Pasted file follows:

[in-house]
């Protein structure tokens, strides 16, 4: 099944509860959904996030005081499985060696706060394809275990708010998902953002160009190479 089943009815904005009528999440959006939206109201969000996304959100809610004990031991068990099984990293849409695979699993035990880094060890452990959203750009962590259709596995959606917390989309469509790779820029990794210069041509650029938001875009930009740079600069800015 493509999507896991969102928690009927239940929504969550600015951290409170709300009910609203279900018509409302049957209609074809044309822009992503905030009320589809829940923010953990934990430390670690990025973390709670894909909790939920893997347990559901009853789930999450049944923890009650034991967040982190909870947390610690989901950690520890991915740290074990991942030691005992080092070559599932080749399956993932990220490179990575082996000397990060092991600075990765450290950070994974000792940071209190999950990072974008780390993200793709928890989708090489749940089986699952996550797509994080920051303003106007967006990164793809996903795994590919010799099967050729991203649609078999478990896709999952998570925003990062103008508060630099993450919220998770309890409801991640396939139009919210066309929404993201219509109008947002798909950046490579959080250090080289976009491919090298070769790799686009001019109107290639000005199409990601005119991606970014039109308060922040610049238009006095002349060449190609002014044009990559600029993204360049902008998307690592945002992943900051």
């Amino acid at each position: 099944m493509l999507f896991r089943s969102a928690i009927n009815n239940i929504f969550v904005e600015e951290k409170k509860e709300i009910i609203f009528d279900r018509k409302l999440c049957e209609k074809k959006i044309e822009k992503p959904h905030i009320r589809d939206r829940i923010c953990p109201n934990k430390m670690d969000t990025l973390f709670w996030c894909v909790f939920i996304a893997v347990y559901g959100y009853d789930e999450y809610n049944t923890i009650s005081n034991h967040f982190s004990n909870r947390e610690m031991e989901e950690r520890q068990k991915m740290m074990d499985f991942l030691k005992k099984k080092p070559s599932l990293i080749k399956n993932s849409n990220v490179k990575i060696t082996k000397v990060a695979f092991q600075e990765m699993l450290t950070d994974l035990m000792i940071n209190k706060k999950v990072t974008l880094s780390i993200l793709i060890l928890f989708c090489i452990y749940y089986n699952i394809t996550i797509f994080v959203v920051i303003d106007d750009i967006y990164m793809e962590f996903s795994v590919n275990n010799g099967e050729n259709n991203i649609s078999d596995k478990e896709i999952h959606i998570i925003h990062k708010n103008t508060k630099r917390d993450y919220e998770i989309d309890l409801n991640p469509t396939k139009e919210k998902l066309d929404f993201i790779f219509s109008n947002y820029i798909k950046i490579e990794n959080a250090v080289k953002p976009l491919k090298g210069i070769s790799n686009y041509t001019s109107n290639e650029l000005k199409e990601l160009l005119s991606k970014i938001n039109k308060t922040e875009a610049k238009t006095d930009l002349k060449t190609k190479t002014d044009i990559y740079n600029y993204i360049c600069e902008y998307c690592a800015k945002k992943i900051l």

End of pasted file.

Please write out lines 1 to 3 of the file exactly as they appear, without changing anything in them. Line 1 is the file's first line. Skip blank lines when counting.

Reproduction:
[in-house]
């Protein structure tokens, strides 16, 4: 099944509860959904996030005081499985060696706060394809275990708010998902953002160009190479 089943009815904005009528999440959006939206109201969000996304959100809610004990031991068990099984990293849409695979699993035990880094060890452990959203750009962590259709596995959606917390989309469509790779820029990794210069041509650029938001875009930009740079600069800015 493509999507896991969102928690009927239940929504969550600015951290409170709300009910609203279900018509409302049957209609074809044309822009992503905030009320589809829940923010953990934990430390670690990025973390709670894909909790939920893997347990559901009853789930999450049944923890009650034991967040982190909870947390610690989901950690520890991915740290074990991942030691005992080092070559599932080749399956993932990220490179990575082996000397990060092991600075990765450290950070994974000792940071209190999950990072974008780390993200793709928890989708090489749940089986699952996550797509994080920051303003106007967006990164793809996903795994590919010799099967050729991203649609078999478990896709999952998570925003990062103008508060630099993450919220998770309890409801991640396939139009919210066309929404993201219509109008947002798909950046490579959080250090080289976009491919090298070769790799686009001019109107290639000005199409990601005119991606970014039109308060922040610049238009006095002349060449190609002014044009990559600029993204360049902008998307690592945002992943900051």
């Amino acid at each position: 099944m493509l999507f896991r089943s969102a928690i009927n009815n239940i929504f969550v904005e600015e951290k409170k509860e709300i009910i609203f009528d279900r018509k409302l999440c049957e209609k074809k959006i044309e822009k992503p959904h905030i009320r589809d939206r829940i923010c953990p109201n934990k430390m670690d969000t990025l973390f709670w996030c894909v909790f939920i996304a893997v347990y559901g959100y009853d789930e999450y809610n049944t923890i009650s005081n034991h967040f982190s004990n909870r947390e610690m031991e989901e950690r520890q068990k991915m740290m074990d499985f991942l030691k005992k099984k080092p070559s599932l990293i080749k399956n993932s849409n990220v490179k990575i060696t082996k000397v990060a695979f092991q600075e990765m699993l450290t950070d994974l035990m000792i940071n209190k706060k999950v990072t974008l880094s780390i993200l793709i060890l928890f989708c090489i452990y749940y089986n699952i394809t996550i797509f994080v959203v920051i303003d106007d750009i967006y990164m793809e962590f996903s795994v590919n275990n010799g099967e050729n259709n991203i649609s078999d596995k478990e896709i999952h959606i998570i925003h990062k708010n103008t508060k630099r917390d993450y919220e998770i989309d309890l409801n991640p469509t396939k139009e919210k998902l066309d929404f993201i790779f219509s109008n947002y820029i798909k950046i490579e990794n959080a250090v080289k953002p976009l491919k090298g210069i070769s790799n686009y041509t001019s109107n290639e650029l000005k199409e990601l160009l005119s991606k970014i938001n039109k308060t922040e875009a610049k238009t006095d930009l002349k060449t190609k190479t002014d044009i990559y740079n600029y993204i360049c600069e902008y998307c690592a800015k945002k992943i900051l």